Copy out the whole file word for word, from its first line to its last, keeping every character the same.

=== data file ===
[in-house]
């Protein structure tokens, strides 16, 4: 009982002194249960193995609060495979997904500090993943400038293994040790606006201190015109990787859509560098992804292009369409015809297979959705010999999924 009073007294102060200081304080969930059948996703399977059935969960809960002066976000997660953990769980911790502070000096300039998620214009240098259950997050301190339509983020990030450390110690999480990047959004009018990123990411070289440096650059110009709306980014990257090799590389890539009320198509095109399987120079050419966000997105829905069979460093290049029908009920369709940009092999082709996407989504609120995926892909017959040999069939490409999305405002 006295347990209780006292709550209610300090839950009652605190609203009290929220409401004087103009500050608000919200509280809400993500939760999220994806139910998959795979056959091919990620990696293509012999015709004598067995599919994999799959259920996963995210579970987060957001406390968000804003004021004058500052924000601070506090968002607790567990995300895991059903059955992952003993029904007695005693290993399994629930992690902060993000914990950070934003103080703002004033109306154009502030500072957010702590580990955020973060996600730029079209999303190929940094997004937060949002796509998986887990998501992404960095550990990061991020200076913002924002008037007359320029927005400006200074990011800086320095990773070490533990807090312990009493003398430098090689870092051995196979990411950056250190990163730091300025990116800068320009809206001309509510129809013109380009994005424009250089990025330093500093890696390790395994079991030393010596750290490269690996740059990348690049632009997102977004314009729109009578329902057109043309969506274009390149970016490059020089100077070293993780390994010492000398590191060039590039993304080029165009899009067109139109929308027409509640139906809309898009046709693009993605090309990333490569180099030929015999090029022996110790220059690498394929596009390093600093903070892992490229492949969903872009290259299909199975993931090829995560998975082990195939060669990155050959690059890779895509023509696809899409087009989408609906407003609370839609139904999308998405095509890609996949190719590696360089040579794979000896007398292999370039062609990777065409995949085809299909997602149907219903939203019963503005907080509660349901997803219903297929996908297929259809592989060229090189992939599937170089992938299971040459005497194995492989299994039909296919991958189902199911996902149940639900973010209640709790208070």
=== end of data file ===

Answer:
[in-house]
């Protein structure tokens, strides 16, 4: 009982002194249960193995609060495979997904500090993943400038293994040790606006201190015109990787859509560098992804292009369409015809297979959705010999999924 009073007294102060200081304080969930059948996703399977059935969960809960002066976000997660953990769980911790502070000096300039998620214009240098259950997050301190339509983020990030450390110690999480990047959004009018990123990411070289440096650059110009709306980014990257090799590389890539009320198509095109399987120079050419966000997105829905069979460093290049029908009920369709940009092999082709996407989504609120995926892909017959040999069939490409999305405002 006295347990209780006292709550209610300090839950009652605190609203009290929220409401004087103009500050608000919200509280809400993500939760999220994806139910998959795979056959091919990620990696293509012999015709004598067995599919994999799959259920996963995210579970987060957001406390968000804003004021004058500052924000601070506090968002607790567990995300895991059903059955992952003993029904007695005693290993399994629930992690902060993000914990950070934003103080703002004033109306154009502030500072957010702590580990955020973060996600730029079209999303190929940094997004937060949002796509998986887990998501992404960095550990990061991020200076913002924002008037007359320029927005400006200074990011800086320095990773070490533990807090312990009493003398430098090689870092051995196979990411950056250190990163730091300025990116800068320009809206001309509510129809013109380009994005424009250089990025330093500093890696390790395994079991030393010596750290490269690996740059990348690049632009997102977004314009729109009578329902057109043309969506274009390149970016490059020089100077070293993780390994010492000398590191060039590039993304080029165009899009067109139109929308027409509640139906809309898009046709693009993605090309990333490569180099030929015999090029022996110790220059690498394929596009390093600093903070892992490229492949969903872009290259299909199975993931090829995560998975082990195939060669990155050959690059890779895509023509696809899409087009989408609906407003609370839609139904999308998405095509890609996949190719590696360089040579794979000896007398292999370039062609990777065409995949085809299909997602149907219903939203019963503005907080509660349901997803219903297929996908297929259809592989060229090189992939599937170089992938299971040459005497194995492989299994039909296919991958189902199911996902149940639900973010209640709790208070």